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COVID Fallout Could Result in ‘Devastating Levels of Hunger’, WFP Says

FILE - Walter Ferreira, left, and Laura Dure cook stew at a soup kitchen that feeds about 300 people daily in Luque, Paraguay, May 11, 2020.

The United Nations’ World Food Program said in a statement Friday that people in at least 25 countries “are set to face devasating levels of hunger in coming months due to the fallout from the COVID-19 pandemic.”

Three months ago the agency told the UN Security Council there was the risk of a famine of biblical proportions, WFP Executive Director David Beasley said in the statement. “Today, our latest data tell us that, since then, millions of the world’s very poorest families have been forced even closer to the abyss.”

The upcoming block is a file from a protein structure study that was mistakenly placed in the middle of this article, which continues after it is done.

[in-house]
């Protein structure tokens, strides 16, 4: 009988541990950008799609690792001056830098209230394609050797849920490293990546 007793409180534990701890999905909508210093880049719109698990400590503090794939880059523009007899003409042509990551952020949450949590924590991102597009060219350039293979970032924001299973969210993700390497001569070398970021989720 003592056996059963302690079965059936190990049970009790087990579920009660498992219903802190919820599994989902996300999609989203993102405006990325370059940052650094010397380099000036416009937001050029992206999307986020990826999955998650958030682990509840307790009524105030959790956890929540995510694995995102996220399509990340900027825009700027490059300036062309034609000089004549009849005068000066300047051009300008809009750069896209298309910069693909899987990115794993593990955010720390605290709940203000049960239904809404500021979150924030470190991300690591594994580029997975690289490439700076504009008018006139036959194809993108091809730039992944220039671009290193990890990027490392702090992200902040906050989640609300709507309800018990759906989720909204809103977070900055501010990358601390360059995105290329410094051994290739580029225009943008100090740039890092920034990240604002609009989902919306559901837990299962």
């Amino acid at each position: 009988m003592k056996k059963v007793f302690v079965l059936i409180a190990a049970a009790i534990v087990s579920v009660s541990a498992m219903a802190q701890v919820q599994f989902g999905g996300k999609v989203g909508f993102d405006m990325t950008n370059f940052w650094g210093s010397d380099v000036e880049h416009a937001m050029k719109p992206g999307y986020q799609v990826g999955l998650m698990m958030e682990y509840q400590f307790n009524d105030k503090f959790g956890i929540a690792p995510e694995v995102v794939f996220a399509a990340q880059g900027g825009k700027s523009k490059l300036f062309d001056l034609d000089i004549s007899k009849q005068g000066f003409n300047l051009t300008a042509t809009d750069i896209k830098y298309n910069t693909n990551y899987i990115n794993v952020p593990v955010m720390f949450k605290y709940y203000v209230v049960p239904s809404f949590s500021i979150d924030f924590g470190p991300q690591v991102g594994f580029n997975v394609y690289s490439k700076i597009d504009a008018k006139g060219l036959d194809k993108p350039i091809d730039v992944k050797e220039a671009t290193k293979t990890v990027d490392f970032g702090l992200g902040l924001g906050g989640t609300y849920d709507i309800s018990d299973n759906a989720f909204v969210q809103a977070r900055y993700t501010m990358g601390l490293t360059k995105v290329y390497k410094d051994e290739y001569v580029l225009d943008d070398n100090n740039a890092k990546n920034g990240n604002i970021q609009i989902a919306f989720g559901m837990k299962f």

The WFP said it estimates it will need $4.9 billion for its response to “burgeoning food insecurity.” An additional $500 million will be needed to stop famine in the countries most at risk, including countries in Africa, Asia, the Caribbean, Latin America and the Middle East.

The WFP costs are more than half of the $10 billion United Nation’s COVID-19 Global Humanitarian Response Plan, the coalition’s largest ever appeal, launched Friday. The response plan covers a variety of humanitarian needs in more than 60 countries.

“The number of acute food insecure people in these at-risk countries could increase from an estimated 149 million pre-COVID-19 to 270 million before the end of the year if life-saving assistance is not provided urgently,” the statement said. “Recent estimates also suggest that up to 6,000 children could die every day from preventable causes over the next six months as a result of pandemic-related disruptions to essential health and nutrition services.”